. . . our human and earthly limits, properly understood, are not confinements but rather inducements to formal elaboration and elegance, to fullness of relationship and meaning. Perhaps our most serious cultural loss in recent centuries is the knowledge that some things, though limited, are inexhaustible. For example, an ecosystem, even that of a working forest or farm, so long as it remains ecologically intact, is inexhaustible. A small place, as I know from my own experience, can provide opportunities of work and learning, and a fund of beauty, solace, and pleasure — in addition to its difficulties — that cannot be exhausted in a lifetime or in generations.

Gifts, both giving and receiving, are trickier than they seem at first. All the gift-giving holidays give us the gift of opportunity to think and act in ways that contribute to "a fund of beauty, solace and pleasure." May all these be yours during these sweet days.

Sponsors included in this post: Good Foods Coop.

Sarah Gleason of Savory Global Talks Bison and De-Desertification on HWC-2016-12-13

Sarah Gleason (scroll down after you click), Director of Marketing and Communications for the Savory Institute, moved to Lexington a few months ago—just weeks before she started her own bison herd with a South Dakota partner. Yes, she lives a big life! Ouita and Chris Michel and I invited Sarah to be our guest on Hot Water Cornbread: Kentucky Food Radio, and she generously joined us this week. This post has a lot of links in it, to the recording of the radio show first of all, and then to more information about Savory Global, a large scale effort to use carefully managed herds and flocks of livestock to regenerate grasslands, reduce deserts, feed more people, support more farms, and sequester enough carbon to rescue our planet. Yes, Savory Global's mission is huge, controversial, and mesmerizing. Enjoy discovering along with us. [Dearly beloved email subscribers: you may want to click the link at the top of your email page and go to the website version of this blog post so it will be easier to get the benefits of this post.]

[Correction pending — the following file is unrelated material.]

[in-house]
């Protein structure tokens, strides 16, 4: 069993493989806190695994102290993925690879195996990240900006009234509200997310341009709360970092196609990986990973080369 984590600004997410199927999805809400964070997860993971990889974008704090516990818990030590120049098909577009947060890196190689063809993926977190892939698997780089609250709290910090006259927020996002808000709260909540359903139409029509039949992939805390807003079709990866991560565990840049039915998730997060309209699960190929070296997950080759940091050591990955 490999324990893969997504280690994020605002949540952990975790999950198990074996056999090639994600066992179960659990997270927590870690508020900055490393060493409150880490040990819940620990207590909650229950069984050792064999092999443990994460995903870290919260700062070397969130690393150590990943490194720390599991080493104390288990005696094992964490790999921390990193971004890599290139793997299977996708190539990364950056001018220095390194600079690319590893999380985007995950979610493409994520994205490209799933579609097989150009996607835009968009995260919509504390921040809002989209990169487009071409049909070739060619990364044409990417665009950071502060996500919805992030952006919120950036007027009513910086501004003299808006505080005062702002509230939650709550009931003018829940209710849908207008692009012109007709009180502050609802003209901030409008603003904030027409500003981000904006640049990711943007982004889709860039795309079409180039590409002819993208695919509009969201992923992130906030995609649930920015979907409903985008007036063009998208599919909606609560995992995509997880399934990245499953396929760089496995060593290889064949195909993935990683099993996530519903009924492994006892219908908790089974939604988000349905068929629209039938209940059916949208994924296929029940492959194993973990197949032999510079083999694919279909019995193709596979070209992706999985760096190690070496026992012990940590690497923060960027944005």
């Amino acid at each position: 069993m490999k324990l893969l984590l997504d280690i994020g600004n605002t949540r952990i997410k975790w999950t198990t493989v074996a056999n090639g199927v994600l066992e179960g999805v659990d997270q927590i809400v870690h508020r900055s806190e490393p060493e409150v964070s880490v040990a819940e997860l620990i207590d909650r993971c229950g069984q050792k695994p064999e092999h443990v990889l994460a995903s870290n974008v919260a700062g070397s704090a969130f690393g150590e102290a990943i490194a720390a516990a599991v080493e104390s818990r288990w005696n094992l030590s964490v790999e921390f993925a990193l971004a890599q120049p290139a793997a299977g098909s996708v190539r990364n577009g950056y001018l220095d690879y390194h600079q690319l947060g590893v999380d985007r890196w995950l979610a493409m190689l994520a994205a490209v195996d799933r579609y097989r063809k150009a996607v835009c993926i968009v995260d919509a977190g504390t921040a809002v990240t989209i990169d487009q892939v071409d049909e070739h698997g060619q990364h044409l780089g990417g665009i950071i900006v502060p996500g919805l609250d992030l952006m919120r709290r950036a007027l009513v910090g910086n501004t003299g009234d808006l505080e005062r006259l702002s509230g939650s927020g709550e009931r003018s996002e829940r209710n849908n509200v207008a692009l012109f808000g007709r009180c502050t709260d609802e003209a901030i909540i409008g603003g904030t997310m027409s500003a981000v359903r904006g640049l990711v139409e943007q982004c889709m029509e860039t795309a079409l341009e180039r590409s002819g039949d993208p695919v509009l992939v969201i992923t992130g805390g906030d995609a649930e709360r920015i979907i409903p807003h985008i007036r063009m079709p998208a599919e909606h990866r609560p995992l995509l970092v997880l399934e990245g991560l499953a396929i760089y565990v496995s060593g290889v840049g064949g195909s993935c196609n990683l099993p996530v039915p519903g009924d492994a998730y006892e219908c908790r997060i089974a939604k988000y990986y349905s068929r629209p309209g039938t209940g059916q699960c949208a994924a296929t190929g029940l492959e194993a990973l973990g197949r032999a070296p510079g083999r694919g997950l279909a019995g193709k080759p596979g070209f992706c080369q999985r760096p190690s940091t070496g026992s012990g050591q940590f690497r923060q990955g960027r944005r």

Here's a short video introduction to a worldwide event held recently in Colorado. Some of the main Savory Global themes come through here, including how each of us can, literally, save the world with each bite and each buy.

For more depth, here are five suggestions.

Watch Allan Savory's 22-minute 2013 TED Talk at https://www.ted.com/talks/allan_savory_how_to_green_the_world_s_deserts_and_reverse_climate_change. You will see that you are joining nearly 4 million others who have watched so far.

Watch these four themed videos (which all share the same opening 3 minutes):

The Story of Meat

The Story of Dairy

The Story of Wool

The Story of Leather

For one thing, I was amazed, and perhaps you will be as well, at the assertions about the importance of fashion in the global economy, coupled with optimism about fashion's potential for positive world change. I am used to thinking in quite different terms about fashion.

Finally, learn more about a current Savory Institute crowd-funding initiative aimed at making it easier for buyers to identify and support producers who practice earth-regenerating agriculture. This is a crowdfunding campaign, and the page contains lots of information.

Our Thanksgiving Challenge: (And It's Not Piecrust)